and dust shall be the serpent's meat; the meat of the old serpent, the devil, as was threatened, Genesis 3:14 to which he shall now be confined; he shall not be able to bite the saints, being bruised under their feet; he shall only have power over carnal, worldly, earthly minded men; and shall not be able to give the church any trouble, by instigating men to persecute it:
they shall not hurt nor destroy in all my holy mountain, saith the Lord; that is, Satan and his emissaries; wicked men, comparable to lions and wolves, shall no more drink the blood of the saints, or persecute the church of God; after the calling of the Jews, and the bringing in the fulness of the Gentiles, and the destruction of antichrist, there will be no more persecution of the church of Christ, the mountain of God's holiness; he has said it, and we may be assured of the truth of it; See Gill on Isaiah 11:9.
(This verse may also apply to the Millenial state, in which the effects of the curse on the animals is to be removed. However, from this verse it seems that the curse on snakes is permanent. Editor.)
(k) "sicut unus", Montanus, Musculus, Gataker.
Jamieson-Fausset-Brown Bible Commentary
25. (See on Isa 11:6).
and the lion shall eat straw like the bullock—(See on Isa 11:7).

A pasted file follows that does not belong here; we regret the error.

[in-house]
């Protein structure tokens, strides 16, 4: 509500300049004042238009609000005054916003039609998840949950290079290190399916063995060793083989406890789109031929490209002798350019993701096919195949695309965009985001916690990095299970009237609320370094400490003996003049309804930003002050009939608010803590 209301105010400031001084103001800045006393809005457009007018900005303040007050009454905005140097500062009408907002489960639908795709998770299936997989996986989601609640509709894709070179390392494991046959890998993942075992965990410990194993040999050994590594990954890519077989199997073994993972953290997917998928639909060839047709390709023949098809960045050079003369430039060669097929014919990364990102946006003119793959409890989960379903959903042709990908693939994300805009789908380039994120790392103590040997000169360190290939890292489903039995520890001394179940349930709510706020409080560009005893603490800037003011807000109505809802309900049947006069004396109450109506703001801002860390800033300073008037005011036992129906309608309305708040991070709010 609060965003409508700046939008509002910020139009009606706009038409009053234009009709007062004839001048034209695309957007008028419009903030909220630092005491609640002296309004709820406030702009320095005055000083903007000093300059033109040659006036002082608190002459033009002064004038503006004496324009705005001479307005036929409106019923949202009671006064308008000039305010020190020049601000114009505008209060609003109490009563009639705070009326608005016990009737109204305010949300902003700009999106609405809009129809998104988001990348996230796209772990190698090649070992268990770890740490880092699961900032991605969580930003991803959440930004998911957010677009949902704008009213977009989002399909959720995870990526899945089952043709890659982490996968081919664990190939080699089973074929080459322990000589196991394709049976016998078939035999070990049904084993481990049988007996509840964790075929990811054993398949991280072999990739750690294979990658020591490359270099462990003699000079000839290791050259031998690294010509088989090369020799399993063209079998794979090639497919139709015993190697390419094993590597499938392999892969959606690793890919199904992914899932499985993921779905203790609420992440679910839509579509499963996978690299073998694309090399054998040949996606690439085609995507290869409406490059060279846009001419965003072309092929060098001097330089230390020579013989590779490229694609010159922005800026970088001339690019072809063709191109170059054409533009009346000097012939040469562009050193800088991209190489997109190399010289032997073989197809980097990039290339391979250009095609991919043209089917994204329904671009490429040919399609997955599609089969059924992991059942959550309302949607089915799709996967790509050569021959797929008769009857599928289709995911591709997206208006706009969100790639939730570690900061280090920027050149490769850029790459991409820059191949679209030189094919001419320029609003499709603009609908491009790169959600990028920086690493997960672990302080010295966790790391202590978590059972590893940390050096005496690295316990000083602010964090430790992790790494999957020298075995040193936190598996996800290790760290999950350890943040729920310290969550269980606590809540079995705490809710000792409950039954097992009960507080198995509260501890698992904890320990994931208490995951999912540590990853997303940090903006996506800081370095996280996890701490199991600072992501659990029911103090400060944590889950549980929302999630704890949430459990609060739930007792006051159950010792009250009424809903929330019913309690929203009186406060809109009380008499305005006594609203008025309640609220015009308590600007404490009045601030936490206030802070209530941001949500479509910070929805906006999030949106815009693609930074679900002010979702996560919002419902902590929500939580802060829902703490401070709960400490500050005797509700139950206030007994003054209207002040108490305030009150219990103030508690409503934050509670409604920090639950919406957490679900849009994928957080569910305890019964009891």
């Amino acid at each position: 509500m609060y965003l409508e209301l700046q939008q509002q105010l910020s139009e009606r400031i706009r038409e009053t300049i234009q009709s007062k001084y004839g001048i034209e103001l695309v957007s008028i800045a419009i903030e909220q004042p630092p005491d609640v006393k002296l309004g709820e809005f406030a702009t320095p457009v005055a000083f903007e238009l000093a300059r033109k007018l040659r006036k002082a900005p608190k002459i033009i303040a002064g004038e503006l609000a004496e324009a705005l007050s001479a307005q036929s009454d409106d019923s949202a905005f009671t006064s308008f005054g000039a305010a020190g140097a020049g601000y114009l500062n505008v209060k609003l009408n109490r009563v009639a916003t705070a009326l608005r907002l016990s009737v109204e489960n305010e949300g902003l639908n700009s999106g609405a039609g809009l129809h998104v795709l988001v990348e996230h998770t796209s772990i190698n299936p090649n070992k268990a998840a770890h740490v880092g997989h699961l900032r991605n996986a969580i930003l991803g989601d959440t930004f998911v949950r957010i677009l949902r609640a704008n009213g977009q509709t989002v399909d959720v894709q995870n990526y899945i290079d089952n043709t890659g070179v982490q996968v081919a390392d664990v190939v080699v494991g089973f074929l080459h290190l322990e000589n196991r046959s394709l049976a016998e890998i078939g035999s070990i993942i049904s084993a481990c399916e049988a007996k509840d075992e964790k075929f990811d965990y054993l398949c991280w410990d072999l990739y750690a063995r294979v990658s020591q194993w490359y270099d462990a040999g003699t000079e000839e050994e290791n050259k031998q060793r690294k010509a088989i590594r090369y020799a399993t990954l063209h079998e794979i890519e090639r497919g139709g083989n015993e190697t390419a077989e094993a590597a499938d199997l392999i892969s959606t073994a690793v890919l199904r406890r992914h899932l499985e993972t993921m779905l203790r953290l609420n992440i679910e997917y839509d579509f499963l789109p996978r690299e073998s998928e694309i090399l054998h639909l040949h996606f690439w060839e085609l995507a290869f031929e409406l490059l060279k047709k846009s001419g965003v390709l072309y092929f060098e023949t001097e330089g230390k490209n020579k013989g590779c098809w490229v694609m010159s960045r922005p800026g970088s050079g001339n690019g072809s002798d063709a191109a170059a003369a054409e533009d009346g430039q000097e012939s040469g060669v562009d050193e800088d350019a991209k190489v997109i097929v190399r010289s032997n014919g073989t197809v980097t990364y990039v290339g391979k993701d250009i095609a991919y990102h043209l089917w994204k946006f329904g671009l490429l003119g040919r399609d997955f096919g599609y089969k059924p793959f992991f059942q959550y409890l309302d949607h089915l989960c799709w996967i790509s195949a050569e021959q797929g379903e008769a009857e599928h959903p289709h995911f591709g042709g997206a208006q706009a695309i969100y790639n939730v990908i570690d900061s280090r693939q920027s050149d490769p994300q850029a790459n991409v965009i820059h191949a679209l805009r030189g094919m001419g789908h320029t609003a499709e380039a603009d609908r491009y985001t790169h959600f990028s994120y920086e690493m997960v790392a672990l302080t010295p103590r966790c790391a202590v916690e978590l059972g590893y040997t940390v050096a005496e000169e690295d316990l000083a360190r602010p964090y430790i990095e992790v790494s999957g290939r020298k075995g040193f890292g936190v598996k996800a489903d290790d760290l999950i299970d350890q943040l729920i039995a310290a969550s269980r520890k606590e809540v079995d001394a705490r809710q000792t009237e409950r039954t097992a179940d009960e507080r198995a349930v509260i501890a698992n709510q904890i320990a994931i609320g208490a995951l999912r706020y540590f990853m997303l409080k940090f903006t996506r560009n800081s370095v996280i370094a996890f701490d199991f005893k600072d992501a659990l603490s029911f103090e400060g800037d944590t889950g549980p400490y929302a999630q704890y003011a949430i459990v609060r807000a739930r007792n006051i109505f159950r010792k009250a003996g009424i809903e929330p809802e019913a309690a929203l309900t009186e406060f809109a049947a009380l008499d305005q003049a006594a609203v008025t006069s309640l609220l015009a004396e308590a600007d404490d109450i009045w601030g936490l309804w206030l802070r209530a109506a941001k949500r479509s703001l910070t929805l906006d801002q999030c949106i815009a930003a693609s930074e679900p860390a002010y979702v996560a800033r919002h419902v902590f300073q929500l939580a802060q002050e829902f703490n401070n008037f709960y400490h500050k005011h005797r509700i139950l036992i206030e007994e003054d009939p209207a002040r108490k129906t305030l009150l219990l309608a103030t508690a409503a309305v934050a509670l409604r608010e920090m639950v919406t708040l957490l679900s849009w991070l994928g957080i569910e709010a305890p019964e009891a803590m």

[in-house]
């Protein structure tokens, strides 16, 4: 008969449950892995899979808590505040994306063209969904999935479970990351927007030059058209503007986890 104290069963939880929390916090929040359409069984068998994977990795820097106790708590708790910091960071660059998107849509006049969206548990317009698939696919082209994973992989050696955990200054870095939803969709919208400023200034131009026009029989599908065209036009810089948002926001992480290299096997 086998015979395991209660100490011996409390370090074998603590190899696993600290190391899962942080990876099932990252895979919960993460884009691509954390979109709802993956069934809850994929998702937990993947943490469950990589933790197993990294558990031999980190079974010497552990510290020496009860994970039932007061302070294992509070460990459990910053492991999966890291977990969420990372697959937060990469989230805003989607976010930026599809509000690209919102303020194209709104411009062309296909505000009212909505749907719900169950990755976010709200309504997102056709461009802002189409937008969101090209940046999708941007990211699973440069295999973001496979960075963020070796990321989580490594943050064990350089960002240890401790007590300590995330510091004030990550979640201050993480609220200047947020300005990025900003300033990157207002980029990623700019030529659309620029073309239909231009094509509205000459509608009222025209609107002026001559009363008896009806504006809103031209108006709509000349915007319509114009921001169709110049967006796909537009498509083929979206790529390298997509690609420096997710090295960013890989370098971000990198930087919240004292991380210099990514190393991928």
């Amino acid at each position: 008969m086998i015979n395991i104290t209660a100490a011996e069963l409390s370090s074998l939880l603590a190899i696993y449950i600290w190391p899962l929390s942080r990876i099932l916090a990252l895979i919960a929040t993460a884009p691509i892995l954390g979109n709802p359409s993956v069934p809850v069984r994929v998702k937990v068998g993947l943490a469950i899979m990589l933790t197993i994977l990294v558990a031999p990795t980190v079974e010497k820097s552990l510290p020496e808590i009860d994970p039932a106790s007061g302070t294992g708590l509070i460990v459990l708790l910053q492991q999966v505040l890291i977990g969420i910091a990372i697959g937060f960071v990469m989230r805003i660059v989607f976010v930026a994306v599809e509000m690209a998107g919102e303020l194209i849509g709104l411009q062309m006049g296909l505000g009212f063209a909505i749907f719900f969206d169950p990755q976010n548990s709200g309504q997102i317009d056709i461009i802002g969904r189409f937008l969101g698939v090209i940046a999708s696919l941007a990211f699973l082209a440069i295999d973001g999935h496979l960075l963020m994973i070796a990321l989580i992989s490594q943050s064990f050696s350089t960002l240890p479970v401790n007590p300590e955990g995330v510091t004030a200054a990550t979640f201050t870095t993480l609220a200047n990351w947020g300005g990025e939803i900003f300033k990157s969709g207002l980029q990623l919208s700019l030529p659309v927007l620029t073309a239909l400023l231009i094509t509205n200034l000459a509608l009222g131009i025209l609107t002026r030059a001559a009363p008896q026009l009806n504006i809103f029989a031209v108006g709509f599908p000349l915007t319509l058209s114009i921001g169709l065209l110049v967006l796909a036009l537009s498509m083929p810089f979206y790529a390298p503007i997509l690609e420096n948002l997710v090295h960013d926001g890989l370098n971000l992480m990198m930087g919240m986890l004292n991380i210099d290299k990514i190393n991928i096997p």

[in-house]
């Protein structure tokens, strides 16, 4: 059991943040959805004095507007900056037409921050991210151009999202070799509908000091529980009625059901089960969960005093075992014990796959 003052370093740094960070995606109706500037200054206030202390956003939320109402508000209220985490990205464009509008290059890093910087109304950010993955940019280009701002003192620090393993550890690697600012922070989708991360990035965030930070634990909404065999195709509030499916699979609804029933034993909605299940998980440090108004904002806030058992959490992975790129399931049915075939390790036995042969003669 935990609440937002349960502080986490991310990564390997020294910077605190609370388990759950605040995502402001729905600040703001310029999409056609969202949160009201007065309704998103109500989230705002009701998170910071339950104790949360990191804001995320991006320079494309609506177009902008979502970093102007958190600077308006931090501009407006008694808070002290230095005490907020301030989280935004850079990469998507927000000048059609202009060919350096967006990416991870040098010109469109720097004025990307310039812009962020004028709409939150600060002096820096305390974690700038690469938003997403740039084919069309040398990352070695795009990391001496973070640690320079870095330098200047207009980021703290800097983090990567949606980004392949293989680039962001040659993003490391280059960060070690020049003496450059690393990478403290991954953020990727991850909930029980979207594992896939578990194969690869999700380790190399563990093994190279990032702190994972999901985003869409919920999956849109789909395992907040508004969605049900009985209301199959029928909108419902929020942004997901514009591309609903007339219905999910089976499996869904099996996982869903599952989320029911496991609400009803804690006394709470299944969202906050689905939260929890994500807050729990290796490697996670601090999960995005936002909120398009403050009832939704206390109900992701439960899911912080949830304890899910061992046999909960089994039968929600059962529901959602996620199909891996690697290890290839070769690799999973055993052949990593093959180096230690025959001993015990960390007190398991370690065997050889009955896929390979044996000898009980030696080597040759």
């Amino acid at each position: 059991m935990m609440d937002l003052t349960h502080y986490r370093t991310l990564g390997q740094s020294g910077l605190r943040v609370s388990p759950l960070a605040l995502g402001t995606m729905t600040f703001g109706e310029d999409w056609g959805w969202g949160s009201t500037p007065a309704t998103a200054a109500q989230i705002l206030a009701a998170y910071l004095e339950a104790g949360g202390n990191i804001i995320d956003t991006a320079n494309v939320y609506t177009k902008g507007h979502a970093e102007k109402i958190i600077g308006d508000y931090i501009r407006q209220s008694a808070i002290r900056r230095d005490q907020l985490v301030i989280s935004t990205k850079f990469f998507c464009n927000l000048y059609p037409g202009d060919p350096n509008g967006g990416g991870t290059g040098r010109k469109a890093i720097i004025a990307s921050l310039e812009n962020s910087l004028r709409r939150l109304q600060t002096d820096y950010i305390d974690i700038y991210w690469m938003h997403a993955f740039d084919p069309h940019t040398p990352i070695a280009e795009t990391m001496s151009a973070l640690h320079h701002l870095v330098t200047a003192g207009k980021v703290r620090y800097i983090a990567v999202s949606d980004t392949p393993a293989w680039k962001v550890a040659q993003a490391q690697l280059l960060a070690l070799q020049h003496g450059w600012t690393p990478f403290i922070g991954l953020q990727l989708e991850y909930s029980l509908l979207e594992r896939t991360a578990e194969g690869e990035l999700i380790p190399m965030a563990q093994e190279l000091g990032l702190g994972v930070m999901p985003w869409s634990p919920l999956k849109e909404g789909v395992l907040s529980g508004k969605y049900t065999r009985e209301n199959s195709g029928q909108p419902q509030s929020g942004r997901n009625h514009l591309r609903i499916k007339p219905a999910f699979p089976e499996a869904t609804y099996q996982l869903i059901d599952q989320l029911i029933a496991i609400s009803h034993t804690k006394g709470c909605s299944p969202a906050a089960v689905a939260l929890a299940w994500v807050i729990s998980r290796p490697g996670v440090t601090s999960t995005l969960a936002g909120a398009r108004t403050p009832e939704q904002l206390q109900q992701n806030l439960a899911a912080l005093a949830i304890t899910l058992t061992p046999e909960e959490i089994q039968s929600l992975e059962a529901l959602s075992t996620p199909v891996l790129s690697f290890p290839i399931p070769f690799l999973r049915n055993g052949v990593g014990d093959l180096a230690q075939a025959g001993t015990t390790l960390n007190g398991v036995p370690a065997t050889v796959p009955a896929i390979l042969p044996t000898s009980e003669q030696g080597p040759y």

and dust—rather, "but dust," &c. The curse shall remain on the serpent [Horsley], (Ge 3:14; Mic 7:17). "To lick the dust" is figurative of the utter and perpetual degradation of Satan and his emissaries (Isa 49:23; Ps 72:9). Satan fell self-tempted; therefore no atonement was contrived for him, as there was for man, who fell by his temptation (Jude 6; Joh 8:44). From his peculiar connection with the earth and man, it has been conjectured that the exciting cause of his rebellion was God's declaration that human nature was to be raised into union with the Godhead; this was "the truth" concerning the person of the Son of God which "he abode not in"; it galled his pride that a lower race was to be raised to that which he had aspired to (1Ti 3:6). How exultingly he might say, when man fell through him, "God would raise manhood into union with Himself; I have brought it down below the beasts by sin!" At that very moment and spot he was told that the seed of the abhorred race, man, should bruise his head (1Jo 3:8). He was raised up for this, to show forth God's glory (Ex 9:16; Ro 9:17). In his unfallen state he may have been God's vicegerent over the earth and the animal kingdom before man: this will account for his assuming the form of a serpent (Ge 3:1). Man succeeded to that office (Ge 2:19, 20), but forfeited it by sin, whence Satan became "prince of this world"; Jesus Christ supplants the usurper, and as "Son of man" regains the lost inheritance (Ps 8:4-8). The steps in Satan's overthrow are these: he is cast out, first, from heaven (Re 12:7-9) on earth; next, he is bound a thousand years (Re 20:2, 3); finally, he is cast into the lake of fire for ever (Re 20:10).
the serpent's meat—(See on Isa 11:8).
They shall not hurt nor destroy in all my holy mountain—(See on Isa 11:9).